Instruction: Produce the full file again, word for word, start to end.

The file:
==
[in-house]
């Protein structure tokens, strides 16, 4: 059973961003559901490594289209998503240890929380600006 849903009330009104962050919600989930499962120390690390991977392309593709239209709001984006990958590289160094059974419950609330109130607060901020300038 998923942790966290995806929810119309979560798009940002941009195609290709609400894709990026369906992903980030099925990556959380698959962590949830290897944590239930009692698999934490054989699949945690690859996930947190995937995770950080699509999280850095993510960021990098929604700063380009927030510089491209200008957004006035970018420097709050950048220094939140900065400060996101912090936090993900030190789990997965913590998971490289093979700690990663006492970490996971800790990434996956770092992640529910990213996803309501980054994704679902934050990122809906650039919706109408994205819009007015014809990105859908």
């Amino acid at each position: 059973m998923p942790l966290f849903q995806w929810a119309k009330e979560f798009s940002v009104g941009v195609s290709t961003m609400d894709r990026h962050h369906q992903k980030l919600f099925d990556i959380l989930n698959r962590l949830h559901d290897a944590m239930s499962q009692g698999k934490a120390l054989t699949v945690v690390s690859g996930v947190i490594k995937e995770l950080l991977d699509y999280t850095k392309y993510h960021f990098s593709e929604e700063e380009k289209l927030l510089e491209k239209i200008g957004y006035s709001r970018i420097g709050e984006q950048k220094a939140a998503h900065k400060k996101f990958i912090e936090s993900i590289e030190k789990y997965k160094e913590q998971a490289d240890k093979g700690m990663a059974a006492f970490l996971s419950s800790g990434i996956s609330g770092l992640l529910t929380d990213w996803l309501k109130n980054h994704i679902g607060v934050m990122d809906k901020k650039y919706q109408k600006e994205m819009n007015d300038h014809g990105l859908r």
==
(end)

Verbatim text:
[in-house]
């Protein structure tokens, strides 16, 4: 059973961003559901490594289209998503240890929380600006 849903009330009104962050919600989930499962120390690390991977392309593709239209709001984006990958590289160094059974419950609330109130607060901020300038 998923942790966290995806929810119309979560798009940002941009195609290709609400894709990026369906992903980030099925990556959380698959962590949830290897944590239930009692698999934490054989699949945690690859996930947190995937995770950080699509999280850095993510960021990098929604700063380009927030510089491209200008957004006035970018420097709050950048220094939140900065400060996101912090936090993900030190789990997965913590998971490289093979700690990663006492970490996971800790990434996956770092992640529910990213996803309501980054994704679902934050990122809906650039919706109408994205819009007015014809990105859908």
């Amino acid at each position: 059973m998923p942790l966290f849903q995806w929810a119309k009330e979560f798009s940002v009104g941009v195609s290709t961003m609400d894709r990026h962050h369906q992903k980030l919600f099925d990556i959380l989930n698959r962590l949830h559901d290897a944590m239930s499962q009692g698999k934490a120390l054989t699949v945690v690390s690859g996930v947190i490594k995937e995770l950080l991977d699509y999280t850095k392309y993510h960021f990098s593709e929604e700063e380009k289209l927030l510089e491209k239209i200008g957004y006035s709001r970018i420097g709050e984006q950048k220094a939140a998503h900065k400060k996101f990958i912090e936090s993900i590289e030190k789990y997965k160094e913590q998971a490289d240890k093979g700690m990663a059974a006492f970490l996971s419950s800790g990434i996956s609330g770092l992640l529910t929380d990213w996803l309501k109130n980054h994704i679902g607060v934050m990122d809906k901020k650039y919706q109408k600006e994205m819009n007015d300038h014809g990105l859908r």